Ro had grabbed a flier for the talent show when he killed Sheila (that’s what he said, anyway), and it said the talent show would be happening at 6:30 in the evening. And since it was February, that meant that it would get dark early.
* * *
Once 5:45 rolled around, she retreated to her room and started getting changed. She’d sent a text to her fiancé, asking where he was and saying that the talent show was starting soon. He sent a text back saying that he would meet her there; she texted back a smiling face emoticon and a “See you there”. He smiled at the text.
He waited in his car, trying to think of what exactly he’d say to her when he confessed his feelings. He wanted to tell her that she was the most beautiful girl he’d ever seen, and how he’d wanted to get to know her better. Then he started thinking of things she’d most likely say, like the fact that she was engaged or that she wasn’t interested. That would most likely be her response.
He was pulled from his thoughts when he saw her open the door of her house. She wasn’t dressed super fancy, more like a mix of casual, girly, and grunge. She was dressed in a red plaid dress that resembled a flannel shirt, black leggings, and a pair of those ankle boots that had no heels. The porch light she turned on highlighted her blonde hair.
Once she drove her car to the corner of her street, he started his car and followed her, making sure to stay at a safe distance so she wouldn’t notice him. His plans were to sneak in backstage and hide from the other contestants so he could pop out at the end of her performance and congratulate her. He was sure that would get a small smile out of her. He was also hoping it didn’t make him seem like some creep. All he wanted was to let her know that he meant no harm, and that he just wanted to get to know her better.
Once she parked in front of an auditorium, he parked in the parking lot next to it. He could hear her chatting with another contestant inside the doors, the other girl telling her not to use the back exit on the right because there were sandbags in front of it to keep the rainwater out. Smart, because now it was raining. He entered through the back exit on the left and snuck inside. No one was behind the curtains yet, and he hid under a desk that was cluttered with pencils, a set of headphones with a little mic attached, and a little control panel. That must’ve been where the stage manager for plays told the lights and sound booth people when to activate lights and sound.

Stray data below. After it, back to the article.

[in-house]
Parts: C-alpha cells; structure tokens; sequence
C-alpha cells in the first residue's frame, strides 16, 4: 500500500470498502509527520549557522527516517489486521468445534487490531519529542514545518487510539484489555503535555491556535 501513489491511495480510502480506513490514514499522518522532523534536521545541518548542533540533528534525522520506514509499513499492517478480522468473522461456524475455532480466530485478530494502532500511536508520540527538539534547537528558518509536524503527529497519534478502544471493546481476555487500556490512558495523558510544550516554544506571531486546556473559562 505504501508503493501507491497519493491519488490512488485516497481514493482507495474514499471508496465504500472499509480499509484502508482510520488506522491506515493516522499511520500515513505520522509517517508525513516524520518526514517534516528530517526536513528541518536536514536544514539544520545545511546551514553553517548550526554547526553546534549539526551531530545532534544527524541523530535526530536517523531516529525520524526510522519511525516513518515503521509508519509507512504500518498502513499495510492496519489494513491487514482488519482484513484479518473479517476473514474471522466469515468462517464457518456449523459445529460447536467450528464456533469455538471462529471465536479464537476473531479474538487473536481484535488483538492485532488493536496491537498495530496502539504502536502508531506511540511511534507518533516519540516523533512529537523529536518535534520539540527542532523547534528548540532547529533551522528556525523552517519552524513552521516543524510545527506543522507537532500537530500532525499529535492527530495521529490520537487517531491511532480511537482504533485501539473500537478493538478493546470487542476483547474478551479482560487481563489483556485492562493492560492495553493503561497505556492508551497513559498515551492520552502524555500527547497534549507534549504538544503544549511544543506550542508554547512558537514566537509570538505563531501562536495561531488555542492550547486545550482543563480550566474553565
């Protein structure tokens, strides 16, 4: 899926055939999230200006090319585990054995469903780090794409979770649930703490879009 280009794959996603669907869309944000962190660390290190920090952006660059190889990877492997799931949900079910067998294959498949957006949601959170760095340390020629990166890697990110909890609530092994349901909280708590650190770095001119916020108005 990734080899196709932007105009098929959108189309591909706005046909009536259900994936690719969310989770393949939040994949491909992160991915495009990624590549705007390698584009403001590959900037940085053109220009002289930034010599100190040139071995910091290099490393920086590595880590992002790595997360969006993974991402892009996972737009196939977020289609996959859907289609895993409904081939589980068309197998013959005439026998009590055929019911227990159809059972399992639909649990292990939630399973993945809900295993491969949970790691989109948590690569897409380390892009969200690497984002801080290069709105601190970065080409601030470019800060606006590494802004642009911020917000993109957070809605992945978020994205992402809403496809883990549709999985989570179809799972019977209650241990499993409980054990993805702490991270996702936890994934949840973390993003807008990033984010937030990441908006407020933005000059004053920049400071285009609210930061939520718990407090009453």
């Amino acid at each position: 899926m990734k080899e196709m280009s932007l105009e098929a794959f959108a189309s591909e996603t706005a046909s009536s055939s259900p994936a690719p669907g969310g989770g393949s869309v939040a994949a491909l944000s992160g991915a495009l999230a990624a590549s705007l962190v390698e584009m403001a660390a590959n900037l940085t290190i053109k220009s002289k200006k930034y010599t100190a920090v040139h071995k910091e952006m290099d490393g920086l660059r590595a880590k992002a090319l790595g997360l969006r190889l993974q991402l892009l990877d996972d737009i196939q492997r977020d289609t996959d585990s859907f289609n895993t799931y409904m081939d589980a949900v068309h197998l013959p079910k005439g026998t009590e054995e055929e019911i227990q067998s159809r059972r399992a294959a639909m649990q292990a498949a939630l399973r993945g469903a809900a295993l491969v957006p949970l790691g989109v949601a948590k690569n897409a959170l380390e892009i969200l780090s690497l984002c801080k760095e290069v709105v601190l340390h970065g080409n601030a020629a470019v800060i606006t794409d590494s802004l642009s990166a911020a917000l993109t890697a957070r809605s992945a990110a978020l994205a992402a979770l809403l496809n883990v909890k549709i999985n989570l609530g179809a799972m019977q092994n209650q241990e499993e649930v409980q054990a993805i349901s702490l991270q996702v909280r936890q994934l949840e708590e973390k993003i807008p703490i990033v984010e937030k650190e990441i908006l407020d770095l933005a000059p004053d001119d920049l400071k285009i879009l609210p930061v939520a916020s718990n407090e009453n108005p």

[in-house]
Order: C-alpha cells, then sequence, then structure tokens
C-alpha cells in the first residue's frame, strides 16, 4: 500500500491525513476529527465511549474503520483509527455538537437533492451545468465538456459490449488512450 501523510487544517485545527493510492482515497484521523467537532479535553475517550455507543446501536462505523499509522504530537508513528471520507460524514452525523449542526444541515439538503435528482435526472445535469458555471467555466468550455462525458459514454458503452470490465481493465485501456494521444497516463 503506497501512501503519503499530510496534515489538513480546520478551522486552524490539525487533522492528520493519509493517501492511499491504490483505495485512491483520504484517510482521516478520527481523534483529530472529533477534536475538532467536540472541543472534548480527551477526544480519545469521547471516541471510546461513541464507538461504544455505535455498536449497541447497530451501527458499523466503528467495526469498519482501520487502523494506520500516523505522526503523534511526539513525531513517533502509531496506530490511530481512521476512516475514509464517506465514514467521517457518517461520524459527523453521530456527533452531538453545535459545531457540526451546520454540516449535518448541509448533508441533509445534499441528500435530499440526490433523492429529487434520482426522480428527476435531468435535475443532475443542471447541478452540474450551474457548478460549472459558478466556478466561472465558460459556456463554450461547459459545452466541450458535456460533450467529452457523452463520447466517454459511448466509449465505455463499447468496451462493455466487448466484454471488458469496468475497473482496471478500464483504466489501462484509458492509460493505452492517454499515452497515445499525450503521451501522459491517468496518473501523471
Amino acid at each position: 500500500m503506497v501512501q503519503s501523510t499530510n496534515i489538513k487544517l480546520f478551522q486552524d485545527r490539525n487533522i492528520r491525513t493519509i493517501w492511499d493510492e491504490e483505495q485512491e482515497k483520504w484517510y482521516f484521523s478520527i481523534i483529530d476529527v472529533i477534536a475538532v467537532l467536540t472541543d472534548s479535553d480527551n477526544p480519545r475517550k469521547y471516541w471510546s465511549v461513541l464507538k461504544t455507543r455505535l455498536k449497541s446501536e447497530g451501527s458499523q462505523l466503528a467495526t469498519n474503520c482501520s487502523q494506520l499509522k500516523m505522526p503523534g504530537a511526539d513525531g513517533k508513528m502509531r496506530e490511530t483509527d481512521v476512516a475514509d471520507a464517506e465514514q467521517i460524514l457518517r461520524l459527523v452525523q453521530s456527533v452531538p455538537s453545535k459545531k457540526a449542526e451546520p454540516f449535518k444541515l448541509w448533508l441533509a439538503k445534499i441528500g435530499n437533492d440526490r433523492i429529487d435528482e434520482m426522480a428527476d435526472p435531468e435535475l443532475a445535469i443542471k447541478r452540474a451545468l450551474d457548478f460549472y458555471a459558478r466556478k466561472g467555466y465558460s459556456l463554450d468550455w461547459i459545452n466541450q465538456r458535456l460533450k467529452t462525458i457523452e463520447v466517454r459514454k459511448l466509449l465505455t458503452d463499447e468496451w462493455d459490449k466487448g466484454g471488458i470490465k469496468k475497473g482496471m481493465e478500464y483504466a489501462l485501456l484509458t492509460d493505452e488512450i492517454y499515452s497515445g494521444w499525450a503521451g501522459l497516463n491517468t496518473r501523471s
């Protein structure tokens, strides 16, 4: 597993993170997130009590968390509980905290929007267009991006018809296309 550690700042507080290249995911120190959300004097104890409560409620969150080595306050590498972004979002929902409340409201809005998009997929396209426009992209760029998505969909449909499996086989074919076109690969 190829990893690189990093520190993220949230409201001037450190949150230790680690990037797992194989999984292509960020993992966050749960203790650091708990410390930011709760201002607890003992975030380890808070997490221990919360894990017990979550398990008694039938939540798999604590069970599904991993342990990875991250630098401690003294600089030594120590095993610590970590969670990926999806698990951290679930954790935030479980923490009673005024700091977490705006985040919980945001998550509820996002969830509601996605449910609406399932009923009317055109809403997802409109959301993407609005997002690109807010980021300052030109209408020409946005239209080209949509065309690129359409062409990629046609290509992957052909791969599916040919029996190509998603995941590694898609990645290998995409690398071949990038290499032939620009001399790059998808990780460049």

After a while, the audience started showing up; he could hear their chattering voices as they piled in. Then after a moment, the other lady host (Linda Baxter) announced that the talent show was now starting. He fidgeted uncomfortably in his seat. He was nervous about confessing his feelings to her. What if she rejected him? That was a really big possibility. He was just hoping that she’d be polite about it. A simple “that’s so sweet, but I’m spoken for” would make him feel a little better. Sure, she wouldn’t be reciprocating his feelings, but she’d be polite rather than standoff-ish.
Now that he was actually inside, he could hear everyone’s names being announced before they went up. Amanda Barnes was first, with that same pop song. Then Lilly James, then Samantha Perry. He found each act boring now; he was anticipating Elle’s performance. He wanted to hear her beautiful violin melody. Then she’d come backstage and he’d pop out, congratulate her, and confess his feelings. And hopefully, she’d be polite about it if she turned him down.
Then Serene Marx, then Jenna Moore, Maria Rhodes, and Yolanda and Zena Barker. Finally, they called her name out: Elle Larsen.